(BIVN) – Hawaiʻi Island’s U.S. Representative made a big impression during Wednesday night’s Democratic debate held in Miami.
Rep. Tulsi Gabbard was one of the 10 candidates running for U.S. President who took the stage on the first night of MSNBC coverage. On Thursday night, 10 different candidates will debate. All 20 are looking to separate themselves from the pack as they seek the Democratic party nomination, challenging Republican incumbent Donald Trump for the presidency in 2020.
Gabbard was at her best when talking about foreign policy, which has been the primary focus of her campaign messaging. Gabbard is the first female combat veteran to ever run for president, and is a major in the Army National Guard. Gabbard deployed twice to the Middle East.
Searches for Gabbard were trending online throughout the country during and after the debate, “with her name surging to the very top of Google’s top searched candidate list for night one,” the campaign stated.
Several news articles followed the search trends and put Gabbard at the top. Sources also say Corey Booker was the top Google search during the debate.
Perhaps most impressive, Google listed Gabbard as the top search overall on Wednesday, June 26, edging out interest in Major League Baseball all-star voting.
Gabbard’s breakthrough moment may have come when she jumped in on Rep. Tim Ryan’s answer on a foreign policy question, taking the Ohio Congressman to task for saying America has to “be engaged” by keeping troops in places like Afghanistan. Gabbard responded:
“Is that what you will tell the parents of those two soldiers who were just killed in Afghanistan? Well, we just have to be engaged? As a soldier, I will tell you that answer is unacceptable. We have to bring our troops home from Afghanistan. We are in a place in Afghanistan where we have lost so many lives. We have spent so much money. Money that’s coming out of every one of our pockets. Money that should be going into communities here at home. Meeting the needs of the people here at home. We are no better off in Afghanistan today than we were when this war began. This is why it is so important to have a president — commander in chief who knows the cost of war and is ready to do the job on day one. I am ready to do that job when I walk into the Oval Office.”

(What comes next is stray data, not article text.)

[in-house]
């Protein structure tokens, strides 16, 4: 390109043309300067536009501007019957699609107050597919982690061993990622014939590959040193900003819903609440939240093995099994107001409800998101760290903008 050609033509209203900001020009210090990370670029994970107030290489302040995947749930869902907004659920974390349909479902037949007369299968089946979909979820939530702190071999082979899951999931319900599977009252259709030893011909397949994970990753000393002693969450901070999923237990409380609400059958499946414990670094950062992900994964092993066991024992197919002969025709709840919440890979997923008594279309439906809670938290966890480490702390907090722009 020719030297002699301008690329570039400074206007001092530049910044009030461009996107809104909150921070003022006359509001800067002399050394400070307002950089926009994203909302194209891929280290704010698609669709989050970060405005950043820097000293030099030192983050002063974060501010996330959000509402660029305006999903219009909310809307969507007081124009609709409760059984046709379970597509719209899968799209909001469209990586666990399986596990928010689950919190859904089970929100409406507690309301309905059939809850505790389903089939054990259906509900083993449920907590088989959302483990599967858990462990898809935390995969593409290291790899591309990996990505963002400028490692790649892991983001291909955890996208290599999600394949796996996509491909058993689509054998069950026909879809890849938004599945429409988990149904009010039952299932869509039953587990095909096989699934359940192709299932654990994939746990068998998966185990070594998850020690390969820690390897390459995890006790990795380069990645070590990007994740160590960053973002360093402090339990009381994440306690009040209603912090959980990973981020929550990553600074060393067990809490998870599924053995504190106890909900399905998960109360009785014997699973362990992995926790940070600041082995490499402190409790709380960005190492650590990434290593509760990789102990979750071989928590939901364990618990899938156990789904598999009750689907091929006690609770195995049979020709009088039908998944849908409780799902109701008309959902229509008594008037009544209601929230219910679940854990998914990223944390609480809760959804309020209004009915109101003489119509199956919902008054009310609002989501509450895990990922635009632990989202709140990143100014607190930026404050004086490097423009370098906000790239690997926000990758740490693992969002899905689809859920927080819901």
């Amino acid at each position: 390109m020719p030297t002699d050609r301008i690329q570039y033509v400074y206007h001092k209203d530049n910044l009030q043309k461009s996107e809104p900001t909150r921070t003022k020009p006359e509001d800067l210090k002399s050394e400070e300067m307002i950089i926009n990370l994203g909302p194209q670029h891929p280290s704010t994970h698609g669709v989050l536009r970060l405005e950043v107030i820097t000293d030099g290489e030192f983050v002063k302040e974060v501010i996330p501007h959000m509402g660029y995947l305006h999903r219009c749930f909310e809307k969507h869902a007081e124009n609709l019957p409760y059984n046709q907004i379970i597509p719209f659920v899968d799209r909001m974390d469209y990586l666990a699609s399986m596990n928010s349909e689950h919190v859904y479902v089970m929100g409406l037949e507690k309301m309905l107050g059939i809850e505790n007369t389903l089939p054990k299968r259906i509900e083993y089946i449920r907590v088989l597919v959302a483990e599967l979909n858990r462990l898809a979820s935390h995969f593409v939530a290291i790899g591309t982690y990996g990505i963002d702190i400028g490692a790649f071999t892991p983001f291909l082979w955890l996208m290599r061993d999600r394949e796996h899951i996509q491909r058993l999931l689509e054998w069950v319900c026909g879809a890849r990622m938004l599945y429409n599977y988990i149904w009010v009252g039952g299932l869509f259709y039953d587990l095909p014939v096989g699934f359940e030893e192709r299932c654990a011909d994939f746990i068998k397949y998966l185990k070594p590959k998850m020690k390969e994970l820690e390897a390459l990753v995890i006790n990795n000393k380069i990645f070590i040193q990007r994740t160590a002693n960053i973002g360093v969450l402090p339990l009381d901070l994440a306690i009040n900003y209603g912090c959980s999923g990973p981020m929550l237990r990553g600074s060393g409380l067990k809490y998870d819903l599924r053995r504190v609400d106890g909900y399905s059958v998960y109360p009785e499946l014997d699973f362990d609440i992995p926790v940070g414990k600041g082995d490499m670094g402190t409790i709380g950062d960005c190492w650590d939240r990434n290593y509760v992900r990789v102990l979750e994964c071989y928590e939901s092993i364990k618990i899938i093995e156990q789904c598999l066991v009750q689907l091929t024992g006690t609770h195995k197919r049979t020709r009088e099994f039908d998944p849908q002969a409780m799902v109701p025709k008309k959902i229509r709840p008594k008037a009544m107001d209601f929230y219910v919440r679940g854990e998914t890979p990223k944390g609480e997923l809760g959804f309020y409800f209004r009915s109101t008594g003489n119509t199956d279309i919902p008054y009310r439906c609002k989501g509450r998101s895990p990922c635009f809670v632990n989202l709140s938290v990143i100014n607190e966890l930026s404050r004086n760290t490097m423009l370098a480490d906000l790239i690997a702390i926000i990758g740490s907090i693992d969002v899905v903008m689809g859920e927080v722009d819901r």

Gabbard also corrected Rep. Ryan when he appeared to say the Taliban “started flying planes into our buildings” when the U.S. wasn’t there. “The Taliban didn’t attack us on 9/11. Al-Qaeda did. Al-Qaeda attacked us on 9/11,” Gabbard said.
Gabbard’s message on foreign policy has been consistent over the years, and now has new resonance as tensions increase between Iran and the United States. In recent days, she made her point: “No war with Iran.”
“We must stop President Trump before he goes so far down the track of war with Iran that there’ll be no turning back,” she wrote.
She had the chance to speak on the topic on the Miami debate stage:
“This president and his chickenhawk cabinet have led us to the brink of war with Iran. I served in the war in Iraq, at the height of the war in 2005. A war that took over 4,000 of my brothers and sisters in uniforms lives. the American people need to understand that this war with Iran would be far more devastating, far more costly than anything that we ever saw in Iraq. it would take many more lives, it would exacerbate the refugee crisis, and it wouldn’t be just contained within Iran. this would turn into a regional war.”
Gabbard also answered a tough question about her early campaign apology, in which she tried to address her past stances and statements on gay rights. When asked “why should voters in that community or voters who care about this issue in general, trust you now?”, she responded:
“Let me say that there is no one in our government at any level, who has the right to tell any American who they should be allowed to love or they should be allowed to marry my record in Congress for over six years shows my commitment to fighting for LGBTQ equality. I serve on the equality Caucus and recently voted for passage of the equality act. Maybe many people in this country can relate to the fact that I grew up in a socially conservative home, held views when I was very young that I no longer hold today. I’ve served with LGBTQ service members both in training and deployed downrange. I know that they would give their life for me and I would give my life for them. It is this commitment that I’ll carry through as president of the United States, recognizing that there are still people who are facing discrimination in the workplace, still people who were unable to find a home for their families. It is this kind of discrimination that we need to address.”
Gabbard’s campaign noted that the Hawaiʻi congresswoman’s performance was described as “the most composed and authentic” in a tweet by Meagan McCain, who also noted that she disagrees with Gabbard “on everything”.
A Washington Post video, on the other hand, said Gabbard had a “shaky delivery and ignored questions”.
Gabbard has been critical of mainstream media coverage, and early in Wednesday’s debate, her campaign even declared “it’s clear where the corporate-backed mainstream media stands.”
“Is it just us, or does it seem like every other question has gone to Elizabeth Warren?” the message questioned.
Thursday evening is part two of the debate, featuring a different set of Democratic candidates, including the man Gabbard endorsed for President in 2016, Bernie Sanders.